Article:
15th March 2023
8 minutes read
Café of Eternal Light
translated by Thomas Cooper
15th March 2023
8 minutes read
In 1848, all of Europe is in a fever of revolutions. One can make a cute little calendar out of them: Palermo, in Sicily, flares up in January, Paris ablaze in February, then the Grand Duchy of Baden, on 13 March, Vienna, Pest-Buda two days later (still two separate cities at the time, only officially called Budapest after their unification in 1873), three days later, Milan, but with protests also breaking out in Berlin and Venice. In April, riots break out in Krakow, Poland, and in July, an uprising in Ireland.
Hefty tomes have been written on the causes and contexts of these earthquakes, as well as the protagonists, who were rulers, statesmen, sometimes even poets and composers. But for the moment let’s just find a comfy spot in a Hungarian café and
imagine ourselves in the clouds of pipe and cigar smoke some 175 years ago.
Herrengasse, or “Lords Lane,” is an elegant spot in the center of Pest. Bright shops and lots of pedestrians and horse-drawn carriages. This is where Ferenc Privorszky opened his Renaissance café in 1837, quickly managing to make it a favorite meeting place for the intelligentsia of Pest. On the walls hang portraits of the most liberal-minded Hungarian politicians and statesmen. It was in this building that the first gas lighting flickered on in Pest, so guests could read the Hungarian, Viennese, and even French newspapers day and night. Which is why the place also came to be known as the Café of Eternal Light. The café owner was quick to inform the newspapers that his four “rococo” billiard tables were the work of a Hungarian master carpenter from Buda, not Vienna.
It’s a popular place for students, especially students of law, who feverishly read and debate the daily news and are often compelled to rely on the goodwill of Károly Pillwax, the phlegmatic headwaiter, when they need to run a tab. (Notably, Pillwax later changes his name to Pilvax, a less German, more Hungarian spelling.)
When Privorszky embarks on even more ambitious business ventures in 1843, Pillwax will take over management of the café and, at his wife’s insistence, will put his name on the sign. But like his predecessor, he too will decorate the walls with portraits of the towering figures of Hungarian history. According to foreigners who sojourned in Pest at the time, cafés in the bustling city garbed not only their waiters but also their furniture in the national colors, red, white, and green, but whether this was the case at Pillwax’s establishment we do not know. In the only reliable color picture from the time, there are people sitting in all the chairs.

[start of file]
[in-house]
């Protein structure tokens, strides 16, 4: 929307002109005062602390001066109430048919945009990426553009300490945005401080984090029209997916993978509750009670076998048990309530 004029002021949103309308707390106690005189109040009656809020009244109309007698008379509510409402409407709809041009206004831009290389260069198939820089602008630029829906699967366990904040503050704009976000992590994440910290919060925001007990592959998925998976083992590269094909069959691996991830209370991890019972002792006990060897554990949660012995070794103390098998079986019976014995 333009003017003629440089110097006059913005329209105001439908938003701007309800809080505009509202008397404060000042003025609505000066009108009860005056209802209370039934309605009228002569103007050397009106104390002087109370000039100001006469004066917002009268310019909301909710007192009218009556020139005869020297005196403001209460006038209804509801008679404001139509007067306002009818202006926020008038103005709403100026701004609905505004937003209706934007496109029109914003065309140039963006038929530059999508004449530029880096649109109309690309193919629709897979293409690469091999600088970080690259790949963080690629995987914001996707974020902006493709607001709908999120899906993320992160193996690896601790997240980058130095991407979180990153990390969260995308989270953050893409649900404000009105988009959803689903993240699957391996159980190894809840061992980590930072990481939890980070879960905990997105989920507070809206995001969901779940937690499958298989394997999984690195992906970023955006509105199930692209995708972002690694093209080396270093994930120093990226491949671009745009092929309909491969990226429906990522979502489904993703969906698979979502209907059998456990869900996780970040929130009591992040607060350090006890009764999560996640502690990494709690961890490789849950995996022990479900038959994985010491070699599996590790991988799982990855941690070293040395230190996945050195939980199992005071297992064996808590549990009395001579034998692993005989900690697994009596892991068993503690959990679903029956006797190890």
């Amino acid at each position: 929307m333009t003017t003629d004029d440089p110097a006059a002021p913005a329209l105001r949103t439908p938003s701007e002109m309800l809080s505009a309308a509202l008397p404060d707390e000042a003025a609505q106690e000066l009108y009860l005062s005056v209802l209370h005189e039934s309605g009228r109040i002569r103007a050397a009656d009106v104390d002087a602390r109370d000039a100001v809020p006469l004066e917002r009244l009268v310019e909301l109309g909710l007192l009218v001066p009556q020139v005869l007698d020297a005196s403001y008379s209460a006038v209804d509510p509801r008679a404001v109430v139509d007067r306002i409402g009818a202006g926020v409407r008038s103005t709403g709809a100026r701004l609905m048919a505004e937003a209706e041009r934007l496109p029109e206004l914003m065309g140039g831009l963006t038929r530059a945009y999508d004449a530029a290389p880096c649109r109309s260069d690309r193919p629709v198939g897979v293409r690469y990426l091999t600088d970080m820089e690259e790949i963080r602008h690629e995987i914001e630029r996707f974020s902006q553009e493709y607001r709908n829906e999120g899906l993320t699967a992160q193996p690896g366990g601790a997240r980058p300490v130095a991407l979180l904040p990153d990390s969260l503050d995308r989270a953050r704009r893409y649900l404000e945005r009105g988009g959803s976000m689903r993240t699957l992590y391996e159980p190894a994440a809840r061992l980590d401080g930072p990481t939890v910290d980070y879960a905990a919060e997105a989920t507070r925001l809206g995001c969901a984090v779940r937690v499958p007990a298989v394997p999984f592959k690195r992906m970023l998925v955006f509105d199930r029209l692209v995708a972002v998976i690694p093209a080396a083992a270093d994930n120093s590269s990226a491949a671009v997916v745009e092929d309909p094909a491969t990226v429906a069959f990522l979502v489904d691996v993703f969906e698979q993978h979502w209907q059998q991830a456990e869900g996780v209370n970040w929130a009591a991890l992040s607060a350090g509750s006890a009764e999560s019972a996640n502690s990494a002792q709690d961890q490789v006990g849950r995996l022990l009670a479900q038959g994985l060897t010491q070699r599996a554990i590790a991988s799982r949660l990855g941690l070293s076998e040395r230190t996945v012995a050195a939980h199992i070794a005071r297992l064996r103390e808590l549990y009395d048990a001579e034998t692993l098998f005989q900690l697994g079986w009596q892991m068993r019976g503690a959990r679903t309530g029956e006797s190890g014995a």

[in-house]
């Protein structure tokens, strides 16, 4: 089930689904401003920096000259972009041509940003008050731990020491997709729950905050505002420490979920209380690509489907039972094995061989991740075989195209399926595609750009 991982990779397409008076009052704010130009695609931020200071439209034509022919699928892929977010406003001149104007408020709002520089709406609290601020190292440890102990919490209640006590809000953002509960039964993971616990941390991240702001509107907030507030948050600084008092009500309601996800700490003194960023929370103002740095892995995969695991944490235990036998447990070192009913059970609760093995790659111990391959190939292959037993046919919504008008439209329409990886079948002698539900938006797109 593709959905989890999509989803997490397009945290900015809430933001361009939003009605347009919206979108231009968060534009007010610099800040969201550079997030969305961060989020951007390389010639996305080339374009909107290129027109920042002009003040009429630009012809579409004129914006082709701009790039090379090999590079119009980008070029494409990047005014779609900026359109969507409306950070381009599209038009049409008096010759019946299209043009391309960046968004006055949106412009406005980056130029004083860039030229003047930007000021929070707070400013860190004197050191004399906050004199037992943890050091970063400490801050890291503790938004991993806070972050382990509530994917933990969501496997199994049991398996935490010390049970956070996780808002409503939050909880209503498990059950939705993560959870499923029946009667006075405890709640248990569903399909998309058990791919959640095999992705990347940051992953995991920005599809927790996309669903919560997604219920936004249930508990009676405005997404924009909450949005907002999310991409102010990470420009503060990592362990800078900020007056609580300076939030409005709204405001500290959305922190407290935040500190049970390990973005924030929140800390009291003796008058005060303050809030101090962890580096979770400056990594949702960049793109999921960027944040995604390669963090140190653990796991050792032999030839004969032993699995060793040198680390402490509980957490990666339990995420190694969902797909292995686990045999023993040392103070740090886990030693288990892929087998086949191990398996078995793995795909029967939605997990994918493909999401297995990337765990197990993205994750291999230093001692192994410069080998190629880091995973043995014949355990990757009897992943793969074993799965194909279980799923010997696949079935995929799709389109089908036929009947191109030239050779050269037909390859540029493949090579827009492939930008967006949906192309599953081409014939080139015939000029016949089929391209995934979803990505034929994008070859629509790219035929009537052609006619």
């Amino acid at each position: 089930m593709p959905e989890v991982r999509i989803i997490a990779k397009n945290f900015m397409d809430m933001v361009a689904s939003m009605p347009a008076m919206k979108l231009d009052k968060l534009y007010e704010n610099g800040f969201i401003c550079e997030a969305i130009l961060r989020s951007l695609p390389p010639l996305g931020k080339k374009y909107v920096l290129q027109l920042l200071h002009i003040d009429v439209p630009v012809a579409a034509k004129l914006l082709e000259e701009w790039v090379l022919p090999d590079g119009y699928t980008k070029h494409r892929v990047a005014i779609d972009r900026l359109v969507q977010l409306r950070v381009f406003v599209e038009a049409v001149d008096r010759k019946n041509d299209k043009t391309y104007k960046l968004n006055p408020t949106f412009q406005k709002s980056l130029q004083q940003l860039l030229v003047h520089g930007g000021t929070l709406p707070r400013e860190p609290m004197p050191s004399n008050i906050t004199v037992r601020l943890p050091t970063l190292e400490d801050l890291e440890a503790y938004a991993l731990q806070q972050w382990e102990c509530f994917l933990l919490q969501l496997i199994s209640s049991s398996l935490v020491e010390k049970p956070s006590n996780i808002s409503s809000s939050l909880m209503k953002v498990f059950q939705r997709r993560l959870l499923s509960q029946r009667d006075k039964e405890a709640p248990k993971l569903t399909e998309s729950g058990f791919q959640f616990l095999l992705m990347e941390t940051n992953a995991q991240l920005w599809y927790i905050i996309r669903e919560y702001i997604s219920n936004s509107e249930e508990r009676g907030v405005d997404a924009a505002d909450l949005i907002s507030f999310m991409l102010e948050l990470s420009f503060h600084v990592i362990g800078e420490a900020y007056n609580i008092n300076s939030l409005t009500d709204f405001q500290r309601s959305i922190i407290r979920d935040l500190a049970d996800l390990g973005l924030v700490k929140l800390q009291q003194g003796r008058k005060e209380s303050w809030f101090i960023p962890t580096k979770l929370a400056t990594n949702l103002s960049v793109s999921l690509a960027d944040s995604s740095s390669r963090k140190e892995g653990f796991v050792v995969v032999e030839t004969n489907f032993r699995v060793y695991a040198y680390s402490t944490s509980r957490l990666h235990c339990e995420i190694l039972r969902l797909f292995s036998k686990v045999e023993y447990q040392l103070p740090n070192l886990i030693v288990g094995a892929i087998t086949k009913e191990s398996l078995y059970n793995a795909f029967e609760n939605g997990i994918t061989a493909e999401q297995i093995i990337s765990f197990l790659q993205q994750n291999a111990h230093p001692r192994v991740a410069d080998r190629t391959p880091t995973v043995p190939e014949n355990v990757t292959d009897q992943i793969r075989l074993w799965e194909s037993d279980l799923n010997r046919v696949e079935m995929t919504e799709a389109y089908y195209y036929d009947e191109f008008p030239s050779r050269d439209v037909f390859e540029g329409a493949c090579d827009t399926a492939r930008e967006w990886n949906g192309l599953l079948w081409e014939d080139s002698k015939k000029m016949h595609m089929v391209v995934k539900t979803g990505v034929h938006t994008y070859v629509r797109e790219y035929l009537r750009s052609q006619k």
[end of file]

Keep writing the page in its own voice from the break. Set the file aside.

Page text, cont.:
Nothing, by the way, could be farther from this man’s mind than revolution. He is sickly. For some two years now, he has been struggling just to keep up with work. He will soon hand over the baton to his successor, headwaiter János Fillinger. Fillinger takes up his new role on 22 October 1847, and he makes the very wise decision to change nothing. The old name stays, the pool tables and the newspapers stay. One small change, however. The great Hungarians on the wall are joined by great Frenchmen: the greats of the revolution, as well as an engraving of the Bastille after it had been stormed by the crowd.
This is the café where a young group of people, the Society of Ten, meets on a daily basis.
The Society was founded in the spring of 1846 by Sándor Petőfi, the most important Hungarian poet of his time,
initially only with the intention of reforming literature. The youngest member of this group was 19, the oldest was 26. The large, round table in the back corner, the so-called Table of Public Opinion, becomes not their second home but their first. In one of his letters, Petőfi asks his friend and fellow poet János Arany, who lives in the countryside, not to send letters to his lodgings. “If you write,” he tells him, “you would perhaps do better to address your letters to Pillvax Café, where I can get them more easily than I could at home.”
No wonder. As is the case in other major European cities, housing conditions in Pest are terrible. Rents are high, and it is expensive to heat and provide lighting. Wives and children are home for the better part of the day, and there is an unending fugue in three voices: singing, squabbling, and screaming. Things aren’t much better out in the streets. The continuous clip-clop of horses’ hooves on the cobblestone, whips cracking on their backs, goods and materials being carted to stores and workshops, something being hammered together or sedulously erected everywhere, itinerant tradesmen and craftsmen going from building to building, bringing water from the Danube, and kindling, milk, bread, vegetables, people buying and hawking second-hand clothes, rags, plumes, whetting or mending leaky pots, playing the violin or the accordion. They all have one thing in common: they are all bellowing.
Noémi SalyMore about the author
Thomas CooperMore about the translator